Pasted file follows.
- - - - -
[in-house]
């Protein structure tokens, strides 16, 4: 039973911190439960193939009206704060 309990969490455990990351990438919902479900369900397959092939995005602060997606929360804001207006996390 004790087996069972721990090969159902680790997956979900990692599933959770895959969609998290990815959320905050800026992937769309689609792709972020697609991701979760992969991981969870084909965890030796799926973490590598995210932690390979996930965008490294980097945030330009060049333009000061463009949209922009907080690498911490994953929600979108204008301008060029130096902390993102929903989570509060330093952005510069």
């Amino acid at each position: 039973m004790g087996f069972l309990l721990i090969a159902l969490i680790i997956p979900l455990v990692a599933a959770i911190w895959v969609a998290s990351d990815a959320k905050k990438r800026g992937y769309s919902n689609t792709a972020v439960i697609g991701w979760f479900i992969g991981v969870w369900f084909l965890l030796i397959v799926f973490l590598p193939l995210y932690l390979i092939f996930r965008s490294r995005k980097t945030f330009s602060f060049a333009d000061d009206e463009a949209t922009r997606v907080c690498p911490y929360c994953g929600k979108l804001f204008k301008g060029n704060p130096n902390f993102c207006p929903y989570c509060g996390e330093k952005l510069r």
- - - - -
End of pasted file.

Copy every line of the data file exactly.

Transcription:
[in-house]
């Protein structure tokens, strides 16, 4: 039973911190439960193939009206704060 309990969490455990990351990438919902479900369900397959092939995005602060997606929360804001207006996390 004790087996069972721990090969159902680790997956979900990692599933959770895959969609998290990815959320905050800026992937769309689609792709972020697609991701979760992969991981969870084909965890030796799926973490590598995210932690390979996930965008490294980097945030330009060049333009000061463009949209922009907080690498911490994953929600979108204008301008060029130096902390993102929903989570509060330093952005510069």
């Amino acid at each position: 039973m004790g087996f069972l309990l721990i090969a159902l969490i680790i997956p979900l455990v990692a599933a959770i911190w895959v969609a998290s990351d990815a959320k905050k990438r800026g992937y769309s919902n689609t792709a972020v439960i697609g991701w979760f479900i992969g991981v969870w369900f084909l965890l030796i397959v799926f973490l590598p193939l995210y932690l390979i092939f996930r965008s490294r995005k980097t945030f330009s602060f060049a333009d000061d009206e463009a949209t922009r997606v907080c690498p911490y929360c994953g929600k979108l804001f204008k301008g060029n704060p130096n902390f993102c207006p929903y989570c509060g996390e330093k952005l510069r």